Sermon on Korach 5779
Congregation Beit Simcha, Tucson, Arizona
Yesterday was the 4th of July, which makes this Independence Day Shabbat, I suppose. This is a good Shabbat, Korach, for that celebratory experience, which I’ll explain in a little while.
Now growing up as a very patriotic American Jew, I always liked the 4th of July, the cookouts, ballgames and fireworks especially, and we used to hang up a large American flag in front of our house early in the morning on the 4th when I was little. I think we stopped doing that sometime during the Vietnam War.
You know, when I was little nearly everyone on our block hung up an American flag on the 4th of July, and sometimes on June 14th for Flag Day and on Memorial Day as well. And then some time in the late 1960s or early 1970s that stopped happening in our middle-class neighborhood in Los Angeles. I think it was the net effect of a general disenchantment with inherited, reflexive patriotism. It seems likely that it was a response of some kind to the race riots of the 60s—we lived pretty close to where the Watts Riots happened, and could see the smoke rising from the fires from our front porch. It might have been the collective impact of the assassinations of the Kennedys and Martin Luther King. It certainly was effected by the Vietnam War and the protests against it, and then finally the whole saga of Watergate. Putting up a flag on the 4th of July just didn’t feel the same way that it had to many people.
I don’t remember any discussion about it, to be honest; I was just a kid, but we talked about things in my family, we were Jewish. But we didn’t talk about that. We just, well, didn’t put up the flag one year and never started doing it again.
It might be coincidental, but Paul Simon’s song, American Tune, written in 1972, around the time we quit putting up the flag on the 4th, captured the sense of disillusionment and discouragement that were very much in the air during the 1970s:
“I don't know a soul who's not been battered I don't have a friend who feels at ease I don't know a dream that's not been shattered or driven to its knees But it's all right, it's all right We've lived so well so long Still, when I think of the road we're traveling on I wonder what’s gone wrong I can't help but wonder what’s gone wrong.”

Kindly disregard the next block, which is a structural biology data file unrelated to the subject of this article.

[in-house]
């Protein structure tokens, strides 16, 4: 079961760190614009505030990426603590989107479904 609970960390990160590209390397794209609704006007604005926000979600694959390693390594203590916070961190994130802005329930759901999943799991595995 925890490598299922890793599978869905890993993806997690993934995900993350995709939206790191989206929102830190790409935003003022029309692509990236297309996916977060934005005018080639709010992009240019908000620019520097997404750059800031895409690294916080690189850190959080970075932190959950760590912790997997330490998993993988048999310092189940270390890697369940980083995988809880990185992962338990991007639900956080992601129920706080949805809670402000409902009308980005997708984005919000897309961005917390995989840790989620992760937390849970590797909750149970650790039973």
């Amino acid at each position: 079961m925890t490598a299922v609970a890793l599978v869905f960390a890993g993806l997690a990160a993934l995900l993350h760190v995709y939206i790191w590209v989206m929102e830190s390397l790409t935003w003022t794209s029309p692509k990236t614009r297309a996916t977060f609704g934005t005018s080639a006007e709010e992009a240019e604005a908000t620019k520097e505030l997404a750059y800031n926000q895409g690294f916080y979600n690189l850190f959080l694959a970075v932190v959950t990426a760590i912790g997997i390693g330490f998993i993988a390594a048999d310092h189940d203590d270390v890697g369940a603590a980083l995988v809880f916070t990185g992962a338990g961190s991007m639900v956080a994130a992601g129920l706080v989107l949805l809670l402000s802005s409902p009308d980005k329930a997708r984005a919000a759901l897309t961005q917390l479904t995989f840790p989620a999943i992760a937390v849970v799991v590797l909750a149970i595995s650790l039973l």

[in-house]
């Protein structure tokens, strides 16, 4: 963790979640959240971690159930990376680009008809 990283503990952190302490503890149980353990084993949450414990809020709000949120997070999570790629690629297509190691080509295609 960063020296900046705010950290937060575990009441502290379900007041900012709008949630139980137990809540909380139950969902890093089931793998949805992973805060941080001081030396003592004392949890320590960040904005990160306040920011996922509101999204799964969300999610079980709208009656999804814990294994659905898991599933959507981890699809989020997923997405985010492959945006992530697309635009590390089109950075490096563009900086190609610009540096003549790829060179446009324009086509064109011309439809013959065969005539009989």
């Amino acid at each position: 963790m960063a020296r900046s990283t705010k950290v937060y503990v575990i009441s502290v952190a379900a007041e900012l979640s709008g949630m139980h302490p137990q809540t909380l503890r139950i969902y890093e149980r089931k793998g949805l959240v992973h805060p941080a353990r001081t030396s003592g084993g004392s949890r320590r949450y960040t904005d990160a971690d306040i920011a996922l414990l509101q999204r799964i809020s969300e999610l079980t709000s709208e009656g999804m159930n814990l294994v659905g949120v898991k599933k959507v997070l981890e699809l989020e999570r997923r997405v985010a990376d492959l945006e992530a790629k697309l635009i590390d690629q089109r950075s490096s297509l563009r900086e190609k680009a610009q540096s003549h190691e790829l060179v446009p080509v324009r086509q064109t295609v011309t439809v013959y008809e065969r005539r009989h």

But that wasn’t the only sensibility in that song, or in the diluted patriotism of that period. Paul Simon continues the song with a vision of his own soul liberated from his body in a dream, as in death, and continues:
I dreamed I was flying High up above my eyes could clearly see The Statue of Liberty Sailing away to sea And I dreamed I was flying
We come on the ship they call the Mayflower We come on the ship that sailed the moon We come in the age's most uncertain hour singing an American tune
All of which made me think about the place of Jews in American history and American experience. Of course most of us, like Paul Simon’s own Jewish ancestors, came sailing past that same Statue of Liberty on our way into the United States through Ellis Island. That same statue has engraved upon it a poem written by Sephardic Jewish American author Emma Lazarus: Give me your tired, your poor… A touching and powerful reminder that we have been the grateful recipients of the hospitality of this land, this nation built out of immigrants and refugees and the wretched refuse of every teeming shore on the planet.
But we Jews started our American journey long before the Statue of Liberty was built or erected. We have a deep and positive involvement from the earliest stages of American history, from colonial times to the Revolutionary War and the creation of the United States. In a way, this seems like a more important subject to reflect on now than it has been for some time.